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German Chancellor Denies That He Dyes

Europe: Schroeder insists his dark-brown locks are natural, but critics have used the controversy to assail his credibility.


BERLIN — Does he or doesn't he?

Whether German Chancellor Gerhard Schroeder dyes his dark-brown hair may be something only his hairdresser knows for sure, but it's now a question the whole country is talking about.

His lawyer appeared in court Friday to seek an injunction against a news agency to prevent it from repeating a political image-maker's observation that the 58-year-old Schroeder "would be more credible if he didn't dye his hair."

Armed with an affidavit from Schroeder's barber that the chancellor's chestnut locks are natural, lawyer Michael Nesselhauf told journalists outside the Hamburg state court that the false charge amounts to defamation.

But even if Schroeder's legal challenge prevails when the court rules May 17, it might be a Pyrrhic victory.

Political commentators have cast the controversy as a sign of insecurity on the chancellor's part, and Schroeder's conservative opposition has already seized on the follicle affair with gusto.

"How the Chancellor colors things," charges a campaign mailing from the youth arm of the Christian Democratic Union, which supports Schroeder's challenger, the white-haired Bavarian Gov. Edmund Stoiber, in September elections.

The folded card, delivered to 700 press office mailboxes in Berlin, depicts the dark-coiffed Schroeder and a bottle of "Chancellor Tone" hair dye labeled "rosy red"--alluding to his left-of-center leanings. The card also contained a packet of black-cherry coloring from the Wella company.

Schroeder's crowning glory came into question in January, when the DDP news agency distributed an article containing the quote about the chancellor's credibility issue from image consultant Sabine Schwind von Egelstein. The agency issued a correction after the chancellery complained, but subscribing news media are under no obligation to publish the retraction or refrain from repeating the consultant's claim.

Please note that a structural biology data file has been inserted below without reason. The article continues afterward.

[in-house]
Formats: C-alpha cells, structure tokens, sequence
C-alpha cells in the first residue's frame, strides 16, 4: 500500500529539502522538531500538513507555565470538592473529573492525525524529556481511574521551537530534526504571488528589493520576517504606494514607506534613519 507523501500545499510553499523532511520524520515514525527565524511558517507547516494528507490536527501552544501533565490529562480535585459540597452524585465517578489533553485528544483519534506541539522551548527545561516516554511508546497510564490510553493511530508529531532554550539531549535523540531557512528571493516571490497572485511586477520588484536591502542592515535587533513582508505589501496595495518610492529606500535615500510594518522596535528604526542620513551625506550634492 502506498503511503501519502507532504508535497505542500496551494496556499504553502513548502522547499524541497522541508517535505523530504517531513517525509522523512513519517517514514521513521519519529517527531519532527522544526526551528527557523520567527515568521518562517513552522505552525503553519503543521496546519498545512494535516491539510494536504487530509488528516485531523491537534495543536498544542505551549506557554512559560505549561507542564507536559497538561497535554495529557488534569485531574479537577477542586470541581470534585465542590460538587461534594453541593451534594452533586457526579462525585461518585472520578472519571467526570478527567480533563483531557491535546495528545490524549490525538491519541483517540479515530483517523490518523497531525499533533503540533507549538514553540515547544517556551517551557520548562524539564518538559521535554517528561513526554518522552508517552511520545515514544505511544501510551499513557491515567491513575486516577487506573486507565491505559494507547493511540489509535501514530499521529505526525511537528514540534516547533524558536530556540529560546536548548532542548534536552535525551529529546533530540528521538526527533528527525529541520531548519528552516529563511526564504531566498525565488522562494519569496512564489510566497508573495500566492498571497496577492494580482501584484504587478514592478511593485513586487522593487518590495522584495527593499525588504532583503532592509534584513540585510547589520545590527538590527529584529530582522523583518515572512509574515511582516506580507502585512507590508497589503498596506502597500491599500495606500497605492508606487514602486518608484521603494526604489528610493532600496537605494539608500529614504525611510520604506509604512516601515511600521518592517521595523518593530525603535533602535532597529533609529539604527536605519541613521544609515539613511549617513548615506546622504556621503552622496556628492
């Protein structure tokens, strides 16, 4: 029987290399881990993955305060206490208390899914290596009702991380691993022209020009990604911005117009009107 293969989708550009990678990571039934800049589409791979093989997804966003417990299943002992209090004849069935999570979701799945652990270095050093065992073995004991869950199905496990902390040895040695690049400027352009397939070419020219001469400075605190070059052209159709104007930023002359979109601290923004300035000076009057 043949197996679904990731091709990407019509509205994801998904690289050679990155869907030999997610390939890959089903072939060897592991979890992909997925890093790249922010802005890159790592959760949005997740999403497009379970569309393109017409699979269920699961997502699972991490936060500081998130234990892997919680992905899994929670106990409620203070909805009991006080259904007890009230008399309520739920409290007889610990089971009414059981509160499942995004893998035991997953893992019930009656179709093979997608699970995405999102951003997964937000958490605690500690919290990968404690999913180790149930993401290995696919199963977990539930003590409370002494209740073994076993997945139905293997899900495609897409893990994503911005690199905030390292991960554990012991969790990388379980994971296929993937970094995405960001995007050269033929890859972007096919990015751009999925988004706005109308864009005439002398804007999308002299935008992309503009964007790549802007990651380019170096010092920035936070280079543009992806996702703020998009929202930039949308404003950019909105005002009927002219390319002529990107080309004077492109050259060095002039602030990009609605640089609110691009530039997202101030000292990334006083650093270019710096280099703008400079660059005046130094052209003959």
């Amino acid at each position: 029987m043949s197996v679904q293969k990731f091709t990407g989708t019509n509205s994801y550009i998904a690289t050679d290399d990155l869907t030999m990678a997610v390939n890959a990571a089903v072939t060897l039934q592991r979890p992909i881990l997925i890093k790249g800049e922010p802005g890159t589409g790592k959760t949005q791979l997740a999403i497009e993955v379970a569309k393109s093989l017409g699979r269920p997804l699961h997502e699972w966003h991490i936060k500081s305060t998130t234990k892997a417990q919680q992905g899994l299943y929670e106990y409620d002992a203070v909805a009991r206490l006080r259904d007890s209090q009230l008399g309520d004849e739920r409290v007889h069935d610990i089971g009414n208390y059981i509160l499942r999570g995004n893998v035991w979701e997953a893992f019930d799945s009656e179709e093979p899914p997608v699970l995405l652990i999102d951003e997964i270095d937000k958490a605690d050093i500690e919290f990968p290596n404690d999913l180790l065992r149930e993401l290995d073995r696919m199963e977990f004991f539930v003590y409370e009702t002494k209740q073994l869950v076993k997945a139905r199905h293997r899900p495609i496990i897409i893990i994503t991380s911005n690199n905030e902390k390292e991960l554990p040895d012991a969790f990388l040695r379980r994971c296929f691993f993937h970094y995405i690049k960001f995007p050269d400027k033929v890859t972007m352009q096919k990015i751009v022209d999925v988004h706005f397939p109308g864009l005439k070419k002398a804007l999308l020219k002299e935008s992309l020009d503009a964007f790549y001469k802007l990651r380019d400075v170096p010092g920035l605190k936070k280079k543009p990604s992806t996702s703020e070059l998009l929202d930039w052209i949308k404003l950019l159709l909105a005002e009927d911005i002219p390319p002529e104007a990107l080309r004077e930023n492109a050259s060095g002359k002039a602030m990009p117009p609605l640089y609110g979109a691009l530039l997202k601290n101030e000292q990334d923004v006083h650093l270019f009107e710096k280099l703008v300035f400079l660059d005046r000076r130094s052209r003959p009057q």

Last week, Christian Democratic lawmaker Karl-Josef Laumann alluded to the issue in his comment before parliament that "a chancellor who colors up his hair will also color up the statistics." He was referring to a recent debate about inflated figures for government retraining programs for unemployed Germans, who now number more than 4 million and present Schroeder with his biggest election-year headache.

Schroeder's hairstylist, Udo Walz, who also counts models Claudia Schiffer and Naomi Campbell among his clientele, told journalists that he considered the tempest over Schroeder's hair color to be a sign that Germans have few real problems.

"If you had the opportunity to get as close to his head as I do, you would see that he does have gray hairs," Walz said outside the packed the Hamburg courtroom where he appeared for what proved to be a 10-minute proceeding.

Political analysts criticized Schroeder for making an issue of the image-maker's allegation.

"I would have expected a bit more self-confidence from him. Schroeder himself is the one who has the most to lose in all this," Peter Hahne of ZDF television observed during a live broadcast on Hit Radio FFH during which the program's host had his own hair dyed.

DDP's lawyer, Klaus Sedelmeier, argued that it was not the responsibility of the media to prove or disprove the veracity of comments made by its interview subjects and that agency journalists fulfilled their responsibility by distributing the chancellery's claim that the dye contention is untrue.

If the court rules against the agency, it is prepared to take the matter to a higher court, Sedelmeier insisted, suggesting that the hair affair could become a recurring theme on the campaign trail.

Meanwhile, the conservatives are taking maximum advantage of the color issue, not just regarding Schroeder's hair but also the signature colors associated with each political party in Germany. Schroeder's Social Democrats are identified with red, while the Christian Democrats invoke black as their symbol.

"Vote black," the youth arm's mailing says. "That way your hair won't be standing on end."

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